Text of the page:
Victoria E. Burke and Jonathan Gibson, eds. Early Modern Women’s Manuscript Writing. Selected Papers from the Trinity/Trent Colloquium. Aldershot: Ashgate, 2004. 288pp. ISBN 0 7546 0469 1.

David Colclough
Queen Mary, University of London

Colclough, David. "Review of Early Modern Women's Manuscript Writing. Selected Papers from the Trinity/Trent Colloquium". Early Modern Literary Studies 11.1 (May, 2005) 8.1-3 <URL:>.

  1. Early Modern Women’s Manuscript Writing, edited by Victoria E. Burke and Jonathan Gibson, is an important contribution to the growing field of manuscript studies. In their brief introduction (somewhat too brief, I felt), Burke and Gibson set out the ways in which their contributors challenge still dominant stereotypes about women’s writing in both manuscript and print—for example, that it is by definition subversive or empowering, or that it is always the record of, or composed in, privacy. Some essays do indeed deftly complicate such assumptions, and encourage the reader to reconsider the ways in which writing by early modern women took its place in the world; others, however, show that prejudices are not always ill-founded, and that women’s writing in manuscript could—like men’s—frequently be concerned with the domestic and the personal, and could often be rather bad.

  2. An impressive range of writers and texts—and a large span of English history—are treated throughout the collection, with Jane Stevenson on the writing and patronage of Mildred Cecil, Lady Burghley, Marie-Louise Coolahan on the keens of Caitlìn Dubh, Erica Longfellow on Lady Anne Southwell’s vituperative attacks on Adam, Heather Wolfe on English Benedictine nuns, Caroline Bowden on Rachel Fane’s youthful writings, Sarah Ross on Katherine Austen, and Sara Pennell on manuscript recipe books. In her excellent essay on women’s participation in early Tudor manuscript albums, Elizabeth Heale delivers a stinging rebuttal of Jonathan Goldberg’s more extravagant and loosely supported claims in his Desiring Women Writing. She explores the way in which literary voices could be appropriated by copyists of manuscript poems and offers interesting reflections on the use of the complaint form, as well as describing the way in which women’s active participation in the culture of the Tudor balet declined with the growth of print. Jonathan Gibson reconsiders Elizabeth I’s youthful composition of New Year’s gift manuscripts as part of a deliberate Protestantising of Catholic devotional practices that had been initiated by Bishop John Fisher and Katherine Parr. His focus is therefore on presentation manuscripts that were barely circulated beyond their immediate recipients: the sheer range of what is meant by “manuscript writing” is something that could have been usefully explored in a separate essay (or a longer introduction) rather than being left to emerge from the contrasting examples given by the subjects of the various essays. Victoria E. Burke gives a fascinating account of women’s participation in apparently male-dominated areas of literary culture, such as the University-based miscellany; she finds women rewriting ‘male’ poems and (in the case of Folger MS V.a.89) a woman reading material composed at the centre of political life—the court. Alison Shell reads an especially intractable source—a commonplace book belonging to the Feilding family which is hard to date and whose author is difficult to identify—but makes a marvellous job of showing how critics and historians can approach such texts. The gem of the collection, though, is Arnold Hunt’s outstanding chapter on the books, manuscripts, and literary patronage of Mrs Anne Sadleir. Hunt exploits the possibilities of the case study to great effect, using a careful (and witty) reconstruction of Mrs Sadleir’s literary life to illuminate an anxious period of English history (she was profoundly troubled by the “abominations” of Cromwell) and show how writing and patronage played a large part in the maintenance of family honour and political identity for an early modern woman.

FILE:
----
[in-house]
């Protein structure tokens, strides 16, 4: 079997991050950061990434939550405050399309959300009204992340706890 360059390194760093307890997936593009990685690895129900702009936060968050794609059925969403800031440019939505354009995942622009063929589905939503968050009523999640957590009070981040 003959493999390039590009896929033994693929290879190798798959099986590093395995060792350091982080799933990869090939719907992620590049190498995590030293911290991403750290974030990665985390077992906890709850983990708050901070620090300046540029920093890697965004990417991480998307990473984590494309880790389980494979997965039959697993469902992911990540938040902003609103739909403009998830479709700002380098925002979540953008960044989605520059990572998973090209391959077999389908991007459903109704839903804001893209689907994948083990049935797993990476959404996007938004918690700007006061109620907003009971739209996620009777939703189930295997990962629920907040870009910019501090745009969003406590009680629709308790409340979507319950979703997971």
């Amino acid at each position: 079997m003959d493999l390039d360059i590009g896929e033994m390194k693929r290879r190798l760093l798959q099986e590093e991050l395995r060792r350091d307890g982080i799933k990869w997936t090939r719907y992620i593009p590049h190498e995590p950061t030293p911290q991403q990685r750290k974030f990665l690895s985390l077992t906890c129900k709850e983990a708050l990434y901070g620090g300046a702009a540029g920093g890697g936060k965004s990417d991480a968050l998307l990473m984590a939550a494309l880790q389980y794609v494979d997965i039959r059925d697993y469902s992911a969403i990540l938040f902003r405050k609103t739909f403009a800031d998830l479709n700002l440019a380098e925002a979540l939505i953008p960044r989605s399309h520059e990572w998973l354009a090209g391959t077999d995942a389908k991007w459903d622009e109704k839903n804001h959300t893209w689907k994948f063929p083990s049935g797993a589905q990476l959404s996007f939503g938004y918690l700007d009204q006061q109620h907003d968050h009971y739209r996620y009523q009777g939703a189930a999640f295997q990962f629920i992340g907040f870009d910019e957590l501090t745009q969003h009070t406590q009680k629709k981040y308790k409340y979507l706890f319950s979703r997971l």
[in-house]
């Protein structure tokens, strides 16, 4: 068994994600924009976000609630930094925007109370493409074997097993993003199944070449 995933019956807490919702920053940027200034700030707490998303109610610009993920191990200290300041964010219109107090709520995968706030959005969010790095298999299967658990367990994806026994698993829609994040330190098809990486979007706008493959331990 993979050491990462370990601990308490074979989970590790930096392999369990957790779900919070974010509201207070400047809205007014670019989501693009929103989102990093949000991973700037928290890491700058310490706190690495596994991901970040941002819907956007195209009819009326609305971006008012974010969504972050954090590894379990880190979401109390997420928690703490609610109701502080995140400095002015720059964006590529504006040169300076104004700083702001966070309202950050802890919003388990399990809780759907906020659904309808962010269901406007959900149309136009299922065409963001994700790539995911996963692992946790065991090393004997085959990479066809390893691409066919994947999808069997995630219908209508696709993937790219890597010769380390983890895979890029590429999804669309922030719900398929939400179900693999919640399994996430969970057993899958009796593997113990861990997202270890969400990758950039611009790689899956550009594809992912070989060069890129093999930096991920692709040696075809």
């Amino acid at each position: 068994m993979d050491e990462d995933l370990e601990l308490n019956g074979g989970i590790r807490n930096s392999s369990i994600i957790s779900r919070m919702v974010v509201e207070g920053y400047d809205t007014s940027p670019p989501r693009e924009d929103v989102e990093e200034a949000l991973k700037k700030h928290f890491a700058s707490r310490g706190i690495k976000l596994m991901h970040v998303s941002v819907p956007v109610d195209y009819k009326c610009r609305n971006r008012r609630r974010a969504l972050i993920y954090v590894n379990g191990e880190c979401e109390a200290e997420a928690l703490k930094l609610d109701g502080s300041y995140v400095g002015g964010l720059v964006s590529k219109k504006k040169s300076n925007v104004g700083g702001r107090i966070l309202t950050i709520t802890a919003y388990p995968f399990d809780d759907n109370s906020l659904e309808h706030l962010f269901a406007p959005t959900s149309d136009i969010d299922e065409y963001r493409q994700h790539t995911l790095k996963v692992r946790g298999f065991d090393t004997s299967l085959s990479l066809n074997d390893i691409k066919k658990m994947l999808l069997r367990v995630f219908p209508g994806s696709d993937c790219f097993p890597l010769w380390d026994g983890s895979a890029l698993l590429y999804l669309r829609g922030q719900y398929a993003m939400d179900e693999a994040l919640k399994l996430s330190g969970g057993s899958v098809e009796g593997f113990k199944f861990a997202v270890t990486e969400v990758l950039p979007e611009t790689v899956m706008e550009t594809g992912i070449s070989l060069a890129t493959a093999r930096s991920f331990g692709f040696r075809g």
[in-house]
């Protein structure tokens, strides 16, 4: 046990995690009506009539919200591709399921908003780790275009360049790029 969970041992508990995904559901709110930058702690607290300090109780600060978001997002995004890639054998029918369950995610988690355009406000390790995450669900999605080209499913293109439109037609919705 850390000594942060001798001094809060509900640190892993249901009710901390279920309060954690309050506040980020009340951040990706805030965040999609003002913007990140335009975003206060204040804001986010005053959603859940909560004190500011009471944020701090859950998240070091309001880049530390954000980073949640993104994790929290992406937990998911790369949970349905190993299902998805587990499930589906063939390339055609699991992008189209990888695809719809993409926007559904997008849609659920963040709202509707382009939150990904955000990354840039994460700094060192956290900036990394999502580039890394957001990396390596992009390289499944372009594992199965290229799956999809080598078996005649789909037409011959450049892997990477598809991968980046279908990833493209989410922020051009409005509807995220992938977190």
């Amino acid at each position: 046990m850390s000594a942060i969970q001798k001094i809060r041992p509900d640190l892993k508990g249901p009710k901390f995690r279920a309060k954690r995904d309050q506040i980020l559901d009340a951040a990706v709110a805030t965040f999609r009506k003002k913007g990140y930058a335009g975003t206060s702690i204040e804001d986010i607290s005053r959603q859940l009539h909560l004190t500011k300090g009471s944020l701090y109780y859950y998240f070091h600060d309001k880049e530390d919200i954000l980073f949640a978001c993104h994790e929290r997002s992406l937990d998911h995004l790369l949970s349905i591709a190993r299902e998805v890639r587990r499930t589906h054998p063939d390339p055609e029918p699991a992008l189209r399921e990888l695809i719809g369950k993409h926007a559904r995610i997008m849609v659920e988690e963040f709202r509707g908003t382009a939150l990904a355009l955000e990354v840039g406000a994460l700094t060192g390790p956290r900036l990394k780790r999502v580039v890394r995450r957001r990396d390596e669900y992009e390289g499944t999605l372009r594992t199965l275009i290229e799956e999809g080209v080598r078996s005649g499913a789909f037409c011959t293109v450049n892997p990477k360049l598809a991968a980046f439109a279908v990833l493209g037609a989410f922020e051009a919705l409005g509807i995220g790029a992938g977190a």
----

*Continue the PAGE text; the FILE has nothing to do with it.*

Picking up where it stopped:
3. At the conclusion of his chapter, Arnold Hunt challenges the strict division between the public world of print and the private world of manuscript in recent scholarship, arguing that manuscript writings may be just as public in their intentions and effects as printed ones. His point is well taken, and it would have been good to see more acknowledgement of this in other essays in the collection. A tendency remains in much writing about manuscripts to treat the form as allowing a more immediate access to the lived experience of the past than that offered by print, and even this generally excellent collection sometimes falls into this trap. Important as the concentration on the specifics of manuscript as a medium has been, it is imperative that we read manuscripts and printed books as linked parts of a broader literary culture whose forms and motives are continually in dialogue rather than in opposition to one another.

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© 2005-, Matthew Steggle (Editor, EMLS).